Bio:
    Nikos Paragios is professor of Applied Mathematics and Computer Science and director of the Center for Visual Computing of CentraleSupelec. Prior to that he was professor/research scientist (2004-2005, 2011-2013)at the Ecole Nationale de Ponts et Chaussees, affiliated with Siemens Corporate Research (Princeton, NJ, 1999-2004) as a project manager, senior research scientist and research scientist. In 2002 he was an adjunct professor at Rutgers University and in 2004 at New York University. N. Paragios was a visiting professor at Yale (2007) and at University of Houston (2009). Professor Paragios is an IEEE Fellow, has co-edited four books, published more than two hundred papers in the most prestigious journals and conferences of medical imaging and computer vision (DBLP server), and holds twenty one US patents. His work has approx 15,750 citations according to Google Scholar and his H-number (03/2016) is 60. He is the Editor in Chief of the Computer Vision and Image Understanding Journal and serves as a member of the editorial board for the Medical Image Analysis Journal (MedIA) and the SIAM Journal in Imaging Sciences (SIIMS). He as served as an associate/area editor/member of the editorial board for the IEEE Transactions on Pattern Analysis and Machine Intelligence (PAMI), the Computer Vision and Image Understanding Journal (CVIU), the International Journal of Computer Vision (IJCV) and the Journal of Mathematical Imaging and Vision (JMIV) while he was one of the program chairs of the 11th European Conference in Computer Vision (ECCV'10, Heraklion, Crete) and serves regularly at the conference boards of the most prestigious events of his fields (ICCV, CVPR, ECCV, MICCAI). Professor Paragios is member of the scientific council of SAFRAN conglomerate.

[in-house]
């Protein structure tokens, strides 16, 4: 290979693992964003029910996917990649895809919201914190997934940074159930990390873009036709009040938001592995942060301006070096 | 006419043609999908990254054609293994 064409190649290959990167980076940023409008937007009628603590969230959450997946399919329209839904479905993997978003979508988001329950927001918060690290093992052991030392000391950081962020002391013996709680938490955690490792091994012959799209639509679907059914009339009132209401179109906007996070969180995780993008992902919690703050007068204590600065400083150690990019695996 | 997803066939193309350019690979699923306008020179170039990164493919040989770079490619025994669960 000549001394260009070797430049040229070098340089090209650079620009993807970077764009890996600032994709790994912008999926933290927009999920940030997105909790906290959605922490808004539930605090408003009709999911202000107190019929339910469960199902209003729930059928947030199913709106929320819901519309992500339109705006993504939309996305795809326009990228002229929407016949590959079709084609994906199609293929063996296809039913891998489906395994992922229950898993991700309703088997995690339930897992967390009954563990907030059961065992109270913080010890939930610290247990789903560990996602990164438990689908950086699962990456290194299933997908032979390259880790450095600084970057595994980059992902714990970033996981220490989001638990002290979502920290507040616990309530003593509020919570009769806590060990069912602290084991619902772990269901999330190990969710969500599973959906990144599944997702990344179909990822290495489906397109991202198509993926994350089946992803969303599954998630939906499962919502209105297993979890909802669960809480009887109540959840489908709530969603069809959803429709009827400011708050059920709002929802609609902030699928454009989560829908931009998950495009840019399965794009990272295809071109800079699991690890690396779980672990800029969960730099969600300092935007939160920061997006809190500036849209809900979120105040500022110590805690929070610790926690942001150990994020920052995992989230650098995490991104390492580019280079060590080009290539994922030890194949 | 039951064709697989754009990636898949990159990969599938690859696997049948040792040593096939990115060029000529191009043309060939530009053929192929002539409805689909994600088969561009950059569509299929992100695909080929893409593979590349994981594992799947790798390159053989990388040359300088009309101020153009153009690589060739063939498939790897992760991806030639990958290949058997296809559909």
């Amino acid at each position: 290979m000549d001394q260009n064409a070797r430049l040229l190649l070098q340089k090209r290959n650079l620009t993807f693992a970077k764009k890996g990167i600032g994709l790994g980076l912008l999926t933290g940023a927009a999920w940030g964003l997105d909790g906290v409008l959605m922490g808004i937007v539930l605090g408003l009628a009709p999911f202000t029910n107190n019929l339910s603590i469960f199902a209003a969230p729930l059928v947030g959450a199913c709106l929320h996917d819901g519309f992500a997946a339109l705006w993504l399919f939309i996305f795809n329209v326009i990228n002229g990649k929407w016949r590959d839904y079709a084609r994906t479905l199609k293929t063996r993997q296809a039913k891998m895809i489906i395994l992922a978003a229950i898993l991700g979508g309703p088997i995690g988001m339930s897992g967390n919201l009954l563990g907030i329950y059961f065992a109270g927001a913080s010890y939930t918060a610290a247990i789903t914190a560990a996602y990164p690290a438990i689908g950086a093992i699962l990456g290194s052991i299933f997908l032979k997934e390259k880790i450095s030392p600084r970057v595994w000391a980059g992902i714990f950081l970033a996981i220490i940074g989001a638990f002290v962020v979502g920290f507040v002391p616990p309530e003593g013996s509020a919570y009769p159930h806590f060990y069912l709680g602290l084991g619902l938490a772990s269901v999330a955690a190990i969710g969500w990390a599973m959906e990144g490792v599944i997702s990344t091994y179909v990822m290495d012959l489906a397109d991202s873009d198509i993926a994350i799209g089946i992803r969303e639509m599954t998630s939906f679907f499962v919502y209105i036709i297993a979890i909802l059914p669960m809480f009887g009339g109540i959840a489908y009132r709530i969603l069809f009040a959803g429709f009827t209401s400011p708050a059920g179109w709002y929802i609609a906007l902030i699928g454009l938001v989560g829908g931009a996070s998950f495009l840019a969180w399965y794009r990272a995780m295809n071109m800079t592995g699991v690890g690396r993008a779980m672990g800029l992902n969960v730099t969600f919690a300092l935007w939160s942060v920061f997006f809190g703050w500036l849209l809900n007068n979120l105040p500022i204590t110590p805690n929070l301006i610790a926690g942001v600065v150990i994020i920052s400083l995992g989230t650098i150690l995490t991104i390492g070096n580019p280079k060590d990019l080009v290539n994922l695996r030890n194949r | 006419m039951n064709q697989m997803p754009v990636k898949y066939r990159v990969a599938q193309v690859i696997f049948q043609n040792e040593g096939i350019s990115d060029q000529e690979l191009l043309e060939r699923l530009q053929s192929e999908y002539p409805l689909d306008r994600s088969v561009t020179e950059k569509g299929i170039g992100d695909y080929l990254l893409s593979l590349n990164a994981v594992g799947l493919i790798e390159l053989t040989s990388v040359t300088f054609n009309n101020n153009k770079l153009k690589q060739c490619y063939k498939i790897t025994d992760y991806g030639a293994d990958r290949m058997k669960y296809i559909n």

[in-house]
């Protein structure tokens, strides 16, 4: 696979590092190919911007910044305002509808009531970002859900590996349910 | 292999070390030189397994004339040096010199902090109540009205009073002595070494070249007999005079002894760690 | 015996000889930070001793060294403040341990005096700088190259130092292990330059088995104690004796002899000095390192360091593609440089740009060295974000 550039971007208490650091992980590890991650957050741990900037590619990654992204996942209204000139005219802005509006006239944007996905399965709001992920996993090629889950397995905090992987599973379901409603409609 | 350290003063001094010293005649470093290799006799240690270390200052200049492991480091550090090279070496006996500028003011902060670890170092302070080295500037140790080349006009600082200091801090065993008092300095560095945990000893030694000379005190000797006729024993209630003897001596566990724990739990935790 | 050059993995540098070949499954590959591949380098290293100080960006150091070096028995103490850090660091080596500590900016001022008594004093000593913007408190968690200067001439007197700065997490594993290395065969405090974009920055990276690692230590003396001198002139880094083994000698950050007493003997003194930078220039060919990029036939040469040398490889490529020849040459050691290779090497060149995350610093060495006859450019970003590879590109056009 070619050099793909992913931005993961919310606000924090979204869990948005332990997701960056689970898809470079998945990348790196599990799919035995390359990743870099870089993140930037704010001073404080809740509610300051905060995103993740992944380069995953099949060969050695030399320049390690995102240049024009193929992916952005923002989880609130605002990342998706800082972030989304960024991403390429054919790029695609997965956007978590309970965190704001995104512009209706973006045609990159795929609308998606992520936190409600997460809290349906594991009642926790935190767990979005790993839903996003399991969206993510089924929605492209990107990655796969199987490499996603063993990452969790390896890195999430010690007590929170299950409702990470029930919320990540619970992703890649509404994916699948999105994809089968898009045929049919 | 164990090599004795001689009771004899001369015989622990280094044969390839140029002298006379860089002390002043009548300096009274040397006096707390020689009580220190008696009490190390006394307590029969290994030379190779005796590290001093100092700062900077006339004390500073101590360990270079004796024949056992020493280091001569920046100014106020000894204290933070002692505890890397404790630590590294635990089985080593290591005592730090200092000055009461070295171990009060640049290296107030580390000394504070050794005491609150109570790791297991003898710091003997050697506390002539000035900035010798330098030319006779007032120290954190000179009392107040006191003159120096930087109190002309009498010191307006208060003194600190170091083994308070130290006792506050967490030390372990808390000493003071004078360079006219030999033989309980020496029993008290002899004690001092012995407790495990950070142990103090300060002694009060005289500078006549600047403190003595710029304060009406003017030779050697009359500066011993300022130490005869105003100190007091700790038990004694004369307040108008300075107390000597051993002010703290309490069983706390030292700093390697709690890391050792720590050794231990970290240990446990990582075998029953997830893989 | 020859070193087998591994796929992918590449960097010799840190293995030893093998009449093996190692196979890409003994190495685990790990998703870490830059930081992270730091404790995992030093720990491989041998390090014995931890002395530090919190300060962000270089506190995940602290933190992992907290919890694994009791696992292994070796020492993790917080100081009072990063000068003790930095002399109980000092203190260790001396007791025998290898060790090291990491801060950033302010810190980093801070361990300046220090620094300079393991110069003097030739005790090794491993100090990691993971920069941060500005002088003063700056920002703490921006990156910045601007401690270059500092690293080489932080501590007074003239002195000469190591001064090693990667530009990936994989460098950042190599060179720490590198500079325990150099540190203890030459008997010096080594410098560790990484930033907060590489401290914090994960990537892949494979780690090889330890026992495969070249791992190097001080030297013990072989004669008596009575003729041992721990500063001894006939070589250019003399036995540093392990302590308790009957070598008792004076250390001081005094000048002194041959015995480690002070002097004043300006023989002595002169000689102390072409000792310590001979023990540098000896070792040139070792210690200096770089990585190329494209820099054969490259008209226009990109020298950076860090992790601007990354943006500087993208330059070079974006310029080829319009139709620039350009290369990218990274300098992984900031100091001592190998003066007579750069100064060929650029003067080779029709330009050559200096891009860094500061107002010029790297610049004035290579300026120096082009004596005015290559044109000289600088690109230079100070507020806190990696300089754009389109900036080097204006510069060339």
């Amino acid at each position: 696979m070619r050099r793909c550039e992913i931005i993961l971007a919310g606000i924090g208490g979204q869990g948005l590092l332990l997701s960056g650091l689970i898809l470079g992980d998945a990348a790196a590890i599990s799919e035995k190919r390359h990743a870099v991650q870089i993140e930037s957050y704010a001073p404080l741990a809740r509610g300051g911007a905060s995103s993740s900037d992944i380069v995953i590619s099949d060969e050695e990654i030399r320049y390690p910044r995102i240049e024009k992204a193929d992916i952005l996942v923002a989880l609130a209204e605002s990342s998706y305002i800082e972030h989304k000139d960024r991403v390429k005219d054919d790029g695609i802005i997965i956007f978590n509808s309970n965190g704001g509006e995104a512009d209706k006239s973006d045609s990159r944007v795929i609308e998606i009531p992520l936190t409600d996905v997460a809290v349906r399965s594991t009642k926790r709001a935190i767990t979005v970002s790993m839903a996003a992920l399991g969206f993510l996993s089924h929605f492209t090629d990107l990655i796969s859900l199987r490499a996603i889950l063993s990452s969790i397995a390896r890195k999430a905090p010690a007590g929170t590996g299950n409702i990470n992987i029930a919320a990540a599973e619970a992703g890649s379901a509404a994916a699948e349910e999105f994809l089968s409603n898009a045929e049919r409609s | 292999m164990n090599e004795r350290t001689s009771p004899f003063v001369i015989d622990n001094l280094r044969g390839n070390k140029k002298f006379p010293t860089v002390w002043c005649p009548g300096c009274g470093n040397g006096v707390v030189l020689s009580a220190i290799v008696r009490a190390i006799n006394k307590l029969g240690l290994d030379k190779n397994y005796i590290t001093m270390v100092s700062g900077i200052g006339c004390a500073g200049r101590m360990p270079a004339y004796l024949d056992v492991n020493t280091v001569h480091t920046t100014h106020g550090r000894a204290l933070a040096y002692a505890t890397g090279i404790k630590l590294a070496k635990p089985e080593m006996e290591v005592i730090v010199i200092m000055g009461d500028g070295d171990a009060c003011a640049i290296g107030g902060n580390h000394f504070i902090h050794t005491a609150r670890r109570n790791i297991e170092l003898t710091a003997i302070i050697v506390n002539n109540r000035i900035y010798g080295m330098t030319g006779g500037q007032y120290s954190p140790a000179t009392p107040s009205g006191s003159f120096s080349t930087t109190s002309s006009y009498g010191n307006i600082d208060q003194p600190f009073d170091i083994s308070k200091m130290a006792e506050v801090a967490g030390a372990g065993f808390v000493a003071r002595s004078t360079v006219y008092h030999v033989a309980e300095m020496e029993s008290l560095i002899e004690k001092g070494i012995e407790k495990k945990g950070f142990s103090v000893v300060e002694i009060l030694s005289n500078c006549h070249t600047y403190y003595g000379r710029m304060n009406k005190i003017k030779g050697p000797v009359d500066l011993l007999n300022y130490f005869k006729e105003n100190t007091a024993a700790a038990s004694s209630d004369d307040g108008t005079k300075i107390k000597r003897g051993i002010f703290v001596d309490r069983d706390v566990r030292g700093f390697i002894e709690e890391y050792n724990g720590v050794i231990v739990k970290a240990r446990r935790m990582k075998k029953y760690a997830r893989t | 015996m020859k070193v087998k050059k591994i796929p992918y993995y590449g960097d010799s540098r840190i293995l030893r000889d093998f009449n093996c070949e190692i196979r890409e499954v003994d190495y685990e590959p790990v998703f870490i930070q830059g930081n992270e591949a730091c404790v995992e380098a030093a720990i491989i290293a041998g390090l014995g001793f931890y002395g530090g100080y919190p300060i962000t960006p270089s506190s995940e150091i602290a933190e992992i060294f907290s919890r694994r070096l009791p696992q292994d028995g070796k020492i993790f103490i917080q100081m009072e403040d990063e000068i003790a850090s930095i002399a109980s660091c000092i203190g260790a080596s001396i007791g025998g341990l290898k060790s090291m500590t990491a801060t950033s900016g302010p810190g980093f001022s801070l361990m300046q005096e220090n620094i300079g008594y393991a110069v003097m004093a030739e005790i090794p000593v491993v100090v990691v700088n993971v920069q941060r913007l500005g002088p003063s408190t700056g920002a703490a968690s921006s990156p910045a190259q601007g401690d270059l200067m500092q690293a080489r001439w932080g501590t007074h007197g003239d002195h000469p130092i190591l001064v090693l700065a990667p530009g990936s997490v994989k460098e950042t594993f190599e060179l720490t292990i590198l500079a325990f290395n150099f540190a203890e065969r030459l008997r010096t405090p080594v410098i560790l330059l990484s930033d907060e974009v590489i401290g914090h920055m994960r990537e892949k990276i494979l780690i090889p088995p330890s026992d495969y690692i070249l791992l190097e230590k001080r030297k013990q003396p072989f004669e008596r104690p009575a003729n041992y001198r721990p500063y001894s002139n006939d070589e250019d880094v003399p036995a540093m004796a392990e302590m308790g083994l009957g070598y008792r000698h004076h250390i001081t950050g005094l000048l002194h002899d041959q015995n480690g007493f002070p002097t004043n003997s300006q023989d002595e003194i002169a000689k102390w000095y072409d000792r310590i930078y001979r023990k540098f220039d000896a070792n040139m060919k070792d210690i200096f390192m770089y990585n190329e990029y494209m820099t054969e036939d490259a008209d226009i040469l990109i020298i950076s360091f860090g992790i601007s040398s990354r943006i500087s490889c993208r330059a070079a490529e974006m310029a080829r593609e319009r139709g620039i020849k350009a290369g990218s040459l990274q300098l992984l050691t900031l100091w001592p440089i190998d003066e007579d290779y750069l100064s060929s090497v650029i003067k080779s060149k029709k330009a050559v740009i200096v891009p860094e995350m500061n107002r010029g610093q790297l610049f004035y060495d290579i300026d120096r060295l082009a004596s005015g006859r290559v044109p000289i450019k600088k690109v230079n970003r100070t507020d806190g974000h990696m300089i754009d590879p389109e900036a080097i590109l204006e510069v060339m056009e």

• CGGC Seminar: Regularized Harmonic Map Flow: a Tool for Improvement of Maps between Shapes

    Speaker:
    Danielle Ezuz (CS, Technion)
    Date:
    Sunday, 8.5.2016, 13:30
    Place:
    Room 337-8 Taub Bld.

    The problem of computing shape correspondence is a fundamental task in Computer Graphics. While recent methods produce semantically meaningful maps globally, the maps are distorted locally.

    The harmonic map heat flow is a tool for local minimization of the Dirichlet energy, that measures the smoothness of a map. While the discrete harmonic map flow has been used, for example, to conformally map shapes to a sphere, when the target shape is arbitrary applying this flow can have a negative effect globally.

    We suggest a regularization of this flow, using geodesic directions and additional extrinsic normals information, that produces smoother maps that remain globally meaningful.

    This tool can be extremely beneficial for texture transfer and reducing distortion of ground-truth correspondence.

  • The Finals - 2015-16 Amdocs Best Project Contest

    The Finals - 2015-16 Amdocs Best Project Contest

    Date:
    Sunday, 8.5.2016, 14:30
    Place:
    CS Taub Auditorium 2

    You are invited to the final stage of the 2015-16 Amdocs Best Project Contest. The competing teams will present and talk about their projects.

    The event will take place on Sunday,May 8, 2015, 14:30-16:30, in Auditorium 2, CS Taub Building.